Ever since my early years as a believer I’ve wanted to understand Scripture better. During the M.Div. program at Trinity I couldn’t get enough of the theology or the Bible intro classes. At the end of the M.Div. I felt like much of what I had learned, I really should have learned in Sunday School. Why didn’t we talk more in depth about the Trinity in Sunday School? Why didn’t we open up the book of Genesis the way we did at seminary? I felt like God’s people should have this same access to solid teaching like we got at seminary.[Read more…]
Just when we thought things might get back to normal the world was hit with another major crisis that dramatically changed everything from politics to our daily lives. It’s time to take a quick look back and see how all this affected us and what we were up to in 2022.[Read more…]
We have many things to be thankful for this year. With a war breaking out next door in Ukraine we’re thankful that there is peace here in Slovakia and we’re thankful for the opportunity to play at least a small part in helping build God’s kingdom.
Most of all, we’re thankful for the Prince of Peace who came to solve the real problem, the root problem of all problems—the problem of sin and death. This year we wish you the eyes to see and the heart to understand and receive the sign that God sent us when God became a baby wrapped in swaddlng cloths.
We also hope you’ll enjoy our annual Christmas video with some photos from our year 2022 and wishes from us to you for 2023.[Read more…]
Wheaton recently performed a concert featuring Leonard Bernstein and his extended choral composition Chichester Psalms. The second movement, which juxtaposes Psalm 23 “The Lord is my shepherd…” with Psalm 2 “The nations rage” has an especially powerful prophetic message for the world right now. I’ve listened to this again and again this week and it strikes me as a masterful interpretation of these Psalms. The choice of Elisabeth (who is half Slavic, half American) to sing the solo adds to the prophetic power of this interpretation. This is what art is and should do. This is how the Psalms should be read and applied to life.
I’m writing this on February 24. This morning the Russians invaded Ukraine. Right now there’s a Ukrainian family staying in our church on their way to who knows where. Twenty more Ukrainians will be staying at a campsite run by a couple from our congregation. Please pray for Ukraine and pray for wisdom and strength and willingness to help.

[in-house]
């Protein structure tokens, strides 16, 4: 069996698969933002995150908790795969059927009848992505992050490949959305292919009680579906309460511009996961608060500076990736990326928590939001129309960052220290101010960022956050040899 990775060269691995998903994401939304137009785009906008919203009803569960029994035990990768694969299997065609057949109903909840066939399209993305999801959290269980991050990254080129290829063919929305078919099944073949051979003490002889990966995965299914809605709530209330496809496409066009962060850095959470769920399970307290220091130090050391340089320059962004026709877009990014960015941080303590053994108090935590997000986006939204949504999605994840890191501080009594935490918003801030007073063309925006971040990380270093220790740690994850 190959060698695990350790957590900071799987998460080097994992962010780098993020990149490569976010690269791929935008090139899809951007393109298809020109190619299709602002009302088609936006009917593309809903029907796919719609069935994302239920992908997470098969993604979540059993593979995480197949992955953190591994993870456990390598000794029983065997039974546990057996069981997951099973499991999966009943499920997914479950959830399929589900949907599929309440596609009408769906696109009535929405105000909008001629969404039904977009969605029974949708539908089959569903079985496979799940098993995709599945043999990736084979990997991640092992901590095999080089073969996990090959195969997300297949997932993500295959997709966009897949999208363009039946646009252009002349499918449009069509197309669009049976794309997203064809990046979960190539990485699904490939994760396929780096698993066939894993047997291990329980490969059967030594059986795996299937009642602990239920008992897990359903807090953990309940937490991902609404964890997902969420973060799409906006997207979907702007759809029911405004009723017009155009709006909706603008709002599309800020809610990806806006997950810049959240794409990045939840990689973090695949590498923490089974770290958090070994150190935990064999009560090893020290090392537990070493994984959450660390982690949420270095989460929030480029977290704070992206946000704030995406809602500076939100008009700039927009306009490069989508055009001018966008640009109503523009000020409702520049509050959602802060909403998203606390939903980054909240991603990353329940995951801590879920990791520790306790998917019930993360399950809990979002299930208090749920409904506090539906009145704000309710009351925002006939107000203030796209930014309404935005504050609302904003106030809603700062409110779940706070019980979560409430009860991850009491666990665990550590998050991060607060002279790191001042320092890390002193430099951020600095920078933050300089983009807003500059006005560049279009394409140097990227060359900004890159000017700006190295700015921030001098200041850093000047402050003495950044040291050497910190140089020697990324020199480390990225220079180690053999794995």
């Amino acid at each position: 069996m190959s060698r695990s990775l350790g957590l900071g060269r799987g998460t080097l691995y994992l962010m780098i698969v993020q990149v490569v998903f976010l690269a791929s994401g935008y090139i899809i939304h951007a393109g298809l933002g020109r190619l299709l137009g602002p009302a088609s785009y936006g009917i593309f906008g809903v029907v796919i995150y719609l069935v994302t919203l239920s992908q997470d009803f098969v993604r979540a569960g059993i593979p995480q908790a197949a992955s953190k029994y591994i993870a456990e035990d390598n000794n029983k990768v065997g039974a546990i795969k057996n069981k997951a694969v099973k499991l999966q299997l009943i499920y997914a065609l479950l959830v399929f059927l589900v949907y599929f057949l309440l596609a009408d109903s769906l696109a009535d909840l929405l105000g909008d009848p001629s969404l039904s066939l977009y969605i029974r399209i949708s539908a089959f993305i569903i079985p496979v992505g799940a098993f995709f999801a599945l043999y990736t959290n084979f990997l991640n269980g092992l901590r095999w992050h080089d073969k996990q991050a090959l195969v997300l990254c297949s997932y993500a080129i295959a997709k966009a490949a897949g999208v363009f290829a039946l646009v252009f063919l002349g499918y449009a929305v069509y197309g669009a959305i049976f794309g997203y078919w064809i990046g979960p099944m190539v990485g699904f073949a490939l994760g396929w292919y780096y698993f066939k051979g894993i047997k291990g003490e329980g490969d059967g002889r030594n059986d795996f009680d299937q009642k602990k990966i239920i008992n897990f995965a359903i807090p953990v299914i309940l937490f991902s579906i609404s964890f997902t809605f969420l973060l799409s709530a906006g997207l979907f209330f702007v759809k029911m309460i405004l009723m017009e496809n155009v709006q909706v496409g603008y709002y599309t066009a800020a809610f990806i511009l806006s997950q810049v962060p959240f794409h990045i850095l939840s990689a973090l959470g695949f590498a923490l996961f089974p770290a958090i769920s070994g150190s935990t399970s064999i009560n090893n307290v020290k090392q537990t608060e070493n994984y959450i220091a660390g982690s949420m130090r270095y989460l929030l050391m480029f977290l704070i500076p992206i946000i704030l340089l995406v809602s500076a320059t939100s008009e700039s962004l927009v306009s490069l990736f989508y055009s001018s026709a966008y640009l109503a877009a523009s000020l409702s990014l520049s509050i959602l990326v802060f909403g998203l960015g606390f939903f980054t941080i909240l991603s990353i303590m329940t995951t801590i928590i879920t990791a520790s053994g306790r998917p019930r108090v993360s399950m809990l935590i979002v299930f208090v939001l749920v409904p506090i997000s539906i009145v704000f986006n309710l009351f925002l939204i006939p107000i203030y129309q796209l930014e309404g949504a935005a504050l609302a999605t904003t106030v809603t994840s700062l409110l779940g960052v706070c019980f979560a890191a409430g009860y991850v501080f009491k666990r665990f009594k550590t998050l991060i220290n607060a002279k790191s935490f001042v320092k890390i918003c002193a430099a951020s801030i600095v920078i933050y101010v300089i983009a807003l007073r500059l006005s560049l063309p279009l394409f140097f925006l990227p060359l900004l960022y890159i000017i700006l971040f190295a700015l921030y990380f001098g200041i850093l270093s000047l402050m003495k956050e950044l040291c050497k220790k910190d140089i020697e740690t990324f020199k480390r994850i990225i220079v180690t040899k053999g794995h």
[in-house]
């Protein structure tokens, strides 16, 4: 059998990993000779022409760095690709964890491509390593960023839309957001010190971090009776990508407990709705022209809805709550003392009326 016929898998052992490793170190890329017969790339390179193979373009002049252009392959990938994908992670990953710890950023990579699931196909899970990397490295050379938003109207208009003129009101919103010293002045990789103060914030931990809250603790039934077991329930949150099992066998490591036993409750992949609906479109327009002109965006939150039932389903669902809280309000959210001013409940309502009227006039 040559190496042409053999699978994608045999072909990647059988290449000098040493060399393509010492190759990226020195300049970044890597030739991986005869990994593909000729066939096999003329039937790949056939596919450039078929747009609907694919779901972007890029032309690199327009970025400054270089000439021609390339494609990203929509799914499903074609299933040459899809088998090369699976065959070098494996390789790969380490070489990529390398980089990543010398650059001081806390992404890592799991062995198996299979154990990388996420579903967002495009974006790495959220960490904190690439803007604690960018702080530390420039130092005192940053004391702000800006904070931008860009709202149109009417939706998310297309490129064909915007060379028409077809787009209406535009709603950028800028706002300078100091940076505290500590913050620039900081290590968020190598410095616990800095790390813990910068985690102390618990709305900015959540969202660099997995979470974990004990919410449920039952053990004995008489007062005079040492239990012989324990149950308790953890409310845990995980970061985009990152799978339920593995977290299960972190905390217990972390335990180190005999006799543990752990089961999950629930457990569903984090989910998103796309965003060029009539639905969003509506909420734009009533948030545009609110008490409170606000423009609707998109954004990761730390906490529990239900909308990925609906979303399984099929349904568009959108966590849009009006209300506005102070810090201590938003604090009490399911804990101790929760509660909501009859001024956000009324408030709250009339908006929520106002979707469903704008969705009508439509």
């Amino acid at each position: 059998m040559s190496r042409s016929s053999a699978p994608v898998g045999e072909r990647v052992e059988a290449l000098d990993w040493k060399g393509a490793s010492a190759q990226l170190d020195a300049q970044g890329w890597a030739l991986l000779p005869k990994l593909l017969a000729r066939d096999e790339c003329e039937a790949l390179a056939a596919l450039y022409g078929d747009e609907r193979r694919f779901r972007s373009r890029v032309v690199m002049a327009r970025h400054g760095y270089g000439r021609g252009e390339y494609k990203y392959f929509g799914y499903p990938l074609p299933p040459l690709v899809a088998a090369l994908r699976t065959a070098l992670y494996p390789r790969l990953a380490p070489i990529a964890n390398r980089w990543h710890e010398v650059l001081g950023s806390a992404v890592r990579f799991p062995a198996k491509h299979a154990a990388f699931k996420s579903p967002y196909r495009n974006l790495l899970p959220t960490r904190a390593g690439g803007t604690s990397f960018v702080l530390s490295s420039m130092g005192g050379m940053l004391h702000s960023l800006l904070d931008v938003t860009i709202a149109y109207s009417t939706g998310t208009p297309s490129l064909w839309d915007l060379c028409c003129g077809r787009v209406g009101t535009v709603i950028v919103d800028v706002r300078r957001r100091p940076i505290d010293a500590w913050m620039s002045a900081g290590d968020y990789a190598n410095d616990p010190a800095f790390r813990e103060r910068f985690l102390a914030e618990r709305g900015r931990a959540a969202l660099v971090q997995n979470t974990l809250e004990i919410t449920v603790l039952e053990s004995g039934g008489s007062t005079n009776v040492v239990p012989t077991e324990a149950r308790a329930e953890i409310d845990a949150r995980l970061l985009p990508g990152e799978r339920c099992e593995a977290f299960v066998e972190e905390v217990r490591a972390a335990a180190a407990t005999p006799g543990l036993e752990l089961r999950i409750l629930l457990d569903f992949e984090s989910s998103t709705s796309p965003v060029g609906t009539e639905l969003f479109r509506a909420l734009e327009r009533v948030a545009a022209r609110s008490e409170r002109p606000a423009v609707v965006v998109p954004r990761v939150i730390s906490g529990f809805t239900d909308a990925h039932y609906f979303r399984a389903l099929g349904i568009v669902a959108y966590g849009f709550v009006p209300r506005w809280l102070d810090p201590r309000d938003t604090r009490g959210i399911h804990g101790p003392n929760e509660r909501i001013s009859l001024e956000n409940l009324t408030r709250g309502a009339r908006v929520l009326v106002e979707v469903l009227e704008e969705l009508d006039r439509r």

UPDATE: The twenty Ukrainians I mentioned above decided not to leave Ukraine because they would have to leave their husbands and fathers behind. Some estimate that up to 4 or 5 million people could end up as refugees as a result of this conflict. Since 2014 a large number of Ukrainians have emigrated and come to Slovakia. We have wonderful Russian-Ukrainian neighbors. Two of our pastors in Slovakia have wives from Ukraine and families still in Ukraine. I’ve been very encouraged by Slovakia’s attitude toward these people and would appreciate your continued prayers.[Read more…]
This was another tough year but in our family we can testify that “for those who love God all things work together for good” (Rom 8:28) and we hope it is the same in your family. This Christmas season we hope you can celebrate the coming of the king and anticipate his second coming. And may these two great events profoundly shape your present.
We hope you enjoy our family Christmas video again this year. Every year I say this is the last year and with Elisabeth now off to college next year’s is certainly going to be different. We’re glad she’s home now and we had the chance to go through all twelve video greetings.
Blessings to you and your family in 2022![Read more…]
Elisabeth has now finished up her final year of high school and she’s performing in her final voice and violin recitals while she gets ready to transition to college.
This summer we will be coming back to the States for our scheduled home assignment and in August just three of us will return to Slovakia. Elisabeth will remain in the States to start her college career and study voice performance at Wheaton College. I guess that makes these the last recordings of recital performances that I’ll be posting as a family update.
In the first video Elisabeth plays her final recital piece (Adagio by Hungarian composer Zoltán Kodály) for her violin teacher Beata Bieliková and in the next she sings Giacomo Puccini’s O mio babbino caro, which is an Aria from his opera Gianni Schicchi.
We’re proud to be missionaries with the Evangelical Free Church of America and its international mission ReachGlobal.
The year 2020 will be a milestone in history and a milestone for many people who lived through it. For me personally, it was a year of profound crisis but also a year of new ministry opportunities.[Read more…]